Battersea Power Station

In 1935, the final cost of the Turbine Hall A in Battersea Power Station was £2.14 million. In 2019, the developers are currently spending this sum per day!

Battersea Power Station was first proposed in 1927 as one of the world’s largest brick buildings. To celebrate fifty years, the iconic London landmark was featured on the cover of Pink Floyd’s album Animals. Ninety years on, Circus West Village opened and the tunnelling for the Northern line extension was completed.

Battersea Power Station has inspired generations of artists, photographers, musicians, filmmakers and designers, featuring in the Battle of Britain (1969), Monty Python’s The Meaning of Life, The Beatles’ Help! and Batman – The Dark Knight. Alexander McQueen and Burberry have used the building as a backdrop for fashion shows. 

Today, the question is whether the landmark, dormant for more than four decades, will inspire luxury retailers to open stores to complement the restaurants, offices and residential apartments.

To date, the decommissioned coal-fired power station has been proposed as home to a theme park, Chelsea Football Club, and a casino with comedy venues and restaurants. After a number of high-profile false starts, the power station was placed on the open market for the first time in its history in 2012.

Enter, Malaysian developers Sime Darby Property and S P Setia, backed by The Employees Provident Fund of Malaysia’s premier retirement savings scheme.

Now opening for April 2021, the one-of-a-kind development will be linked to the underground network by the new tube station. The site will create 4,000 jobs for Apple employees within the 500,000-sqft European Headquarters, alongside 40,000 sqft of co-working office space, featuring a bespoke design for Stockholm’s No.18. A 2,000-capacity venue and three-screen cinema will provide leisure attractions alongside a 35,000-sqft food hall and numerous restaurants. Two hundred and fifty-three apartments have already attracted interest from initial residents, including Sting and Bear Grylls.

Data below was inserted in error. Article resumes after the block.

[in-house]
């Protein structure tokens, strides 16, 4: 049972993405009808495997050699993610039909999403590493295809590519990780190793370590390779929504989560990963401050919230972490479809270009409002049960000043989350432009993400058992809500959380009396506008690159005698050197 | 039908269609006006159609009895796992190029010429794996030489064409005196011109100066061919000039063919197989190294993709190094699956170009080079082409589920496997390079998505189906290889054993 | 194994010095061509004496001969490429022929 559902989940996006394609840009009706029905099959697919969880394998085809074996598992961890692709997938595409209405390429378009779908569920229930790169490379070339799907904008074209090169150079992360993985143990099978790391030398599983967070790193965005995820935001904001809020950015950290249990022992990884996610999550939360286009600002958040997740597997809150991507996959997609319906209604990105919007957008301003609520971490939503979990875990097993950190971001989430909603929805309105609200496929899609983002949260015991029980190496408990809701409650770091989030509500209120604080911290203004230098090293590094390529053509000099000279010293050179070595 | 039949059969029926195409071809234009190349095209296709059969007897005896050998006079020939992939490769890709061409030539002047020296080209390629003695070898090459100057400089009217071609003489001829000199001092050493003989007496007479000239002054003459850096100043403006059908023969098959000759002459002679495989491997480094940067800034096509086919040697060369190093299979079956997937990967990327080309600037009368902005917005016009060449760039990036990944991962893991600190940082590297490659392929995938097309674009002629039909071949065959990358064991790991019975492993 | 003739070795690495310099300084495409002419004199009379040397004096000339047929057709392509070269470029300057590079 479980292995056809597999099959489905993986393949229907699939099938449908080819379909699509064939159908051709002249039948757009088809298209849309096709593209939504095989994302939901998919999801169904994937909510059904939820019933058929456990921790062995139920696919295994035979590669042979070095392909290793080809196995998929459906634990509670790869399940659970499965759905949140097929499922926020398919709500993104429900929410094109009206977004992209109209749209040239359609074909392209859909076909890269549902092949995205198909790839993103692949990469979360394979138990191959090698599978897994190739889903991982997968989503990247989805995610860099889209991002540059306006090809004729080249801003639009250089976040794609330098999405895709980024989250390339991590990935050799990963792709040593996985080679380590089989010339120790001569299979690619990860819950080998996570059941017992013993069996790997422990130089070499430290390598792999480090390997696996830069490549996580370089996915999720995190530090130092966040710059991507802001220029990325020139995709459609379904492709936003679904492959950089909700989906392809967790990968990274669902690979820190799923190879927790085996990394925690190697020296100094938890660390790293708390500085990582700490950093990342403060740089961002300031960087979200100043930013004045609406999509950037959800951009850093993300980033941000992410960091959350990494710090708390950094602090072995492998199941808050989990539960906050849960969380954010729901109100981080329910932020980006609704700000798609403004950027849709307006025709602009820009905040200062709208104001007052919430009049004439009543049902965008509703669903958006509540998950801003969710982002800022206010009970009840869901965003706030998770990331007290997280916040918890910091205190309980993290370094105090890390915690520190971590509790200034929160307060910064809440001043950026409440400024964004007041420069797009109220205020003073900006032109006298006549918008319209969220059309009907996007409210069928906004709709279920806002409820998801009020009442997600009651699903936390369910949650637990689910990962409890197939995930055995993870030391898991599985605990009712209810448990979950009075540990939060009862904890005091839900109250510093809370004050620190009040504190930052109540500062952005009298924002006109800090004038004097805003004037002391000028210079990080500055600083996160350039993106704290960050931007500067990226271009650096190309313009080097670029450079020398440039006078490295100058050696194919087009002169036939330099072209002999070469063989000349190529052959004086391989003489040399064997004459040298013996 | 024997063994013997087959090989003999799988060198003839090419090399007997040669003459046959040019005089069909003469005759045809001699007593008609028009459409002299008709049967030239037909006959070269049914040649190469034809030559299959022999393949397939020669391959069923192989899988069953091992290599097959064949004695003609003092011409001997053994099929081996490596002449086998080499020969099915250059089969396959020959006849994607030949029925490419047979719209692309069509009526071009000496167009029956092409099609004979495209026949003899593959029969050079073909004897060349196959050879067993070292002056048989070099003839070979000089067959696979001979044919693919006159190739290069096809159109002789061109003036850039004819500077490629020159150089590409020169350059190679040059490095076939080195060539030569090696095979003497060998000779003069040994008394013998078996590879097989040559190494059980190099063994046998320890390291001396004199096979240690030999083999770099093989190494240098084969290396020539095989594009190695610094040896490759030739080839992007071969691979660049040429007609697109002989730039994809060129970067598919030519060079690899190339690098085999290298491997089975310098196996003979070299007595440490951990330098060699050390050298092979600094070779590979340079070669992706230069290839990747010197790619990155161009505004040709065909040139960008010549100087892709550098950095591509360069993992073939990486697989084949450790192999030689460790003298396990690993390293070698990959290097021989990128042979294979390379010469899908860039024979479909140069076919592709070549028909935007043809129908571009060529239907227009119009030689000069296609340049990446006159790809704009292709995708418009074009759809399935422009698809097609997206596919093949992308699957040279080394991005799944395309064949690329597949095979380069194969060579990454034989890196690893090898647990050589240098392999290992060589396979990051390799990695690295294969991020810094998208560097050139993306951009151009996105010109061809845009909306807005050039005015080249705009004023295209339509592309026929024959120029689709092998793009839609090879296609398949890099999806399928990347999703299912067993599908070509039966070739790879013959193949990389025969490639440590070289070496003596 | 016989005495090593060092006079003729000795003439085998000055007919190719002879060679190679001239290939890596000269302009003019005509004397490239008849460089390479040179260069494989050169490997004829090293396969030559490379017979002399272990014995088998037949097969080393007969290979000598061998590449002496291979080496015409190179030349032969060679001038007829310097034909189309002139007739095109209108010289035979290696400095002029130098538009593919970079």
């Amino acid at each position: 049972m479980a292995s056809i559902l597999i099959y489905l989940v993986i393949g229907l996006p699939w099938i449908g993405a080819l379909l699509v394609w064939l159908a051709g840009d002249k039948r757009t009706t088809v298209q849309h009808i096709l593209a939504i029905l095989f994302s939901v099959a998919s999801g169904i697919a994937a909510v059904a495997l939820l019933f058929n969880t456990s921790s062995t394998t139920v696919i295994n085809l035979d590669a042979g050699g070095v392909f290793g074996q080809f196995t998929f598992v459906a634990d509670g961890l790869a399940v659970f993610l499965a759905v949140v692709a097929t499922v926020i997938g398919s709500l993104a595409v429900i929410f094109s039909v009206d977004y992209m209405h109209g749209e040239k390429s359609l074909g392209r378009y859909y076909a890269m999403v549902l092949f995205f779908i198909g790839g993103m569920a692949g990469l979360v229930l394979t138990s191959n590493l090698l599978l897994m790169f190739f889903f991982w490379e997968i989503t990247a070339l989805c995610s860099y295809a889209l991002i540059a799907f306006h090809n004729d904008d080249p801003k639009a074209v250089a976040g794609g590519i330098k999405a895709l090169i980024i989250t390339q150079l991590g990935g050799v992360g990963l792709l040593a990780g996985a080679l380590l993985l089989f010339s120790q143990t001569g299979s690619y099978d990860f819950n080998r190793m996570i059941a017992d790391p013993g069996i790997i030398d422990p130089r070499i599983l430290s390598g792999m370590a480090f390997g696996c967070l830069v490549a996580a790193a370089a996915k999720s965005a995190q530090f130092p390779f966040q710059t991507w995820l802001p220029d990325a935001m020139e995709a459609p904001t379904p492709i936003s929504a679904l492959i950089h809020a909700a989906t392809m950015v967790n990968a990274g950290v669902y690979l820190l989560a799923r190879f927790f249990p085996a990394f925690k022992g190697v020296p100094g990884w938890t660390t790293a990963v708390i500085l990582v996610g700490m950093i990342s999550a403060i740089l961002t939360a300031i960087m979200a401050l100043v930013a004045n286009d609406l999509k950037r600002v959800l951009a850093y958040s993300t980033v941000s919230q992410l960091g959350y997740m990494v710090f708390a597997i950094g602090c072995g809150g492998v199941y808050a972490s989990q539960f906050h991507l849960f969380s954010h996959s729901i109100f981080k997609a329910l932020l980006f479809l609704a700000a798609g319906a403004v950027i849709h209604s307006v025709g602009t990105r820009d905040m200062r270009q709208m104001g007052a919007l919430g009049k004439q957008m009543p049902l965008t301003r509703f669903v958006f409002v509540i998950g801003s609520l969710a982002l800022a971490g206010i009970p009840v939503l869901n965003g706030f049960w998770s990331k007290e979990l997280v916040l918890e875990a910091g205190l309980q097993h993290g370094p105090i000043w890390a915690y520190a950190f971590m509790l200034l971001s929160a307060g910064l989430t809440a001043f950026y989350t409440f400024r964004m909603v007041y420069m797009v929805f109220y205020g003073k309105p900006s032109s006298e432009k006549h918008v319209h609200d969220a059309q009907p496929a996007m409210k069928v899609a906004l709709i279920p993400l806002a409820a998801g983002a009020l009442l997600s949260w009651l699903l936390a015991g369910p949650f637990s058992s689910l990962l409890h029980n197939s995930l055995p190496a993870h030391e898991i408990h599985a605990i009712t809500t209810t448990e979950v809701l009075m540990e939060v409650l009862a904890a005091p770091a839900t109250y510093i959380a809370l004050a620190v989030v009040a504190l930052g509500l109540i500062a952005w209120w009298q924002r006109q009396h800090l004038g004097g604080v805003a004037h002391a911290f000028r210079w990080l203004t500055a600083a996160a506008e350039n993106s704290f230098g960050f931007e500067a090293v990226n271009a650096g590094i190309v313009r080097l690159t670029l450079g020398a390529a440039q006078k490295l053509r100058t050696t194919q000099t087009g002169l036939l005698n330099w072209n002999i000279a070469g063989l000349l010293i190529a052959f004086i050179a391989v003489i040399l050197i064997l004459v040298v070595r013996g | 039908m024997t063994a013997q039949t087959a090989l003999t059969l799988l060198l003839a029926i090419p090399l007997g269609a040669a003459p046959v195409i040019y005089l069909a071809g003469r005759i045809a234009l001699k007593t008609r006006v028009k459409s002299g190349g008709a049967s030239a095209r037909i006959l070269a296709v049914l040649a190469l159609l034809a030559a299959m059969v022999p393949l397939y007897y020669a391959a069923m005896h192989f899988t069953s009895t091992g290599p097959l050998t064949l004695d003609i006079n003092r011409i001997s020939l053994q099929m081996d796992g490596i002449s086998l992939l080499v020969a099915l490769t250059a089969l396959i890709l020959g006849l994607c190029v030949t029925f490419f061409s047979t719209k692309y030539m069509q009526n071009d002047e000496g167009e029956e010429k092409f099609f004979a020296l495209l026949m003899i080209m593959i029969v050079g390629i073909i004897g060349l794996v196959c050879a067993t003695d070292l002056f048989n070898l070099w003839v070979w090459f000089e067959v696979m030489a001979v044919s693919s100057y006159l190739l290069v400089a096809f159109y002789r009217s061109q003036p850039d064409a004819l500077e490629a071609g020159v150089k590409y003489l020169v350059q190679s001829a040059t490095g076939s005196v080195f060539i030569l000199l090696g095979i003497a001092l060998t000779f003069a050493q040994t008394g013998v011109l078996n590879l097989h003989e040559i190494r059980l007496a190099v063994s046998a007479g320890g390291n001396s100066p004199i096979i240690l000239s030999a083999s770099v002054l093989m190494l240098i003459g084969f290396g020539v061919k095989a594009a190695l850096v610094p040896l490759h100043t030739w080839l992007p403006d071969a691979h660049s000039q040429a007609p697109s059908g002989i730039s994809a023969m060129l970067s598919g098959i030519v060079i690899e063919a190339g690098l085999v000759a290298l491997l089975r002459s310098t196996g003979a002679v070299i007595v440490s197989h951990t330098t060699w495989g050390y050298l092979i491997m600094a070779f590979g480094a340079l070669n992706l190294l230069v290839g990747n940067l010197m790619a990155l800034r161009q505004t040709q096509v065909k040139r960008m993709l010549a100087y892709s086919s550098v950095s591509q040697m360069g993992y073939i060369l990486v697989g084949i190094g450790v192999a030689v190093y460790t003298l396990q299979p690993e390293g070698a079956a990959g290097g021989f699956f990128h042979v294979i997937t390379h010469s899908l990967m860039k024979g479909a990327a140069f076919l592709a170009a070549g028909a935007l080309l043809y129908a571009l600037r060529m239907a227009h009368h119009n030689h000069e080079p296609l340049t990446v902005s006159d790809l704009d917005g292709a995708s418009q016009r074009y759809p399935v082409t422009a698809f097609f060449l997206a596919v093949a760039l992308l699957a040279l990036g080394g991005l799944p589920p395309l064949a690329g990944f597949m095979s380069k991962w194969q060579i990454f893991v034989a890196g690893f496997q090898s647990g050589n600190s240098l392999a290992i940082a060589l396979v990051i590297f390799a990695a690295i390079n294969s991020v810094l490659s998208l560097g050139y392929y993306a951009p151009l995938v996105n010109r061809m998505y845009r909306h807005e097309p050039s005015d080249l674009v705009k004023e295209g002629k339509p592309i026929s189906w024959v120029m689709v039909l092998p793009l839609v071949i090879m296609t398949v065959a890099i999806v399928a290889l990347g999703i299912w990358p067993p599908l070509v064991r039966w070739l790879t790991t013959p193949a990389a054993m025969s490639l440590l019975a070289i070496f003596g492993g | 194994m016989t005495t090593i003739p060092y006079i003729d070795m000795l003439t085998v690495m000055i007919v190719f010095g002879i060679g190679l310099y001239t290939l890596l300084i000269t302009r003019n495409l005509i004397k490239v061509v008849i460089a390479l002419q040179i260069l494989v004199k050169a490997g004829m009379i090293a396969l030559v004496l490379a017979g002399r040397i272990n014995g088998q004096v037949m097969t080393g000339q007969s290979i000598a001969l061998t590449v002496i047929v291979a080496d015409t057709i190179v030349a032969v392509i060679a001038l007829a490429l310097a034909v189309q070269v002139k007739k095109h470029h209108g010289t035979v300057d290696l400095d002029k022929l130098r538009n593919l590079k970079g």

The £8-billion, mixed-use scheme sits on 42 acres with 1,500 feet of water frontage, first put to good use to source the cooling process of the power station but now providing access for riverboats from Putney to Greenwich and Thames views.

The developers have ambitions to attract luxury and aspirational luxury brands. Rolex, Watches of Switzerland and Hugo Boss have already signed for spaces and the retail content is 30 per cent let or under offer. British heritage brands are on the target list for the leasing advisors, offering spaces from 650 sqft to 15,000 sqft.

As a guideline, rents for 1,000 sqft to 1,500 sqft are set at a relatively modest £200,000 per annum, much less than nearby Sloane Street and Brompton Cross. Forty million visitors a year are anticipated, which would compare favourably with the 27.5 million visitors to Westfield London, the nearest shopping centre.

The Chimney lift is destined to become one of London’s top 10 visitor attractions and, 50 years after featuring as The Ace Face in the film adaption of The Who’s album, Quadrophenia, Sting (Gordon Sumner CBE) could once again feature in the launch of an iconic London phenomenon.

Keith Wilson, Wilson McHardy
Tel: +44 (0) 207 439 1666
E: [email protected]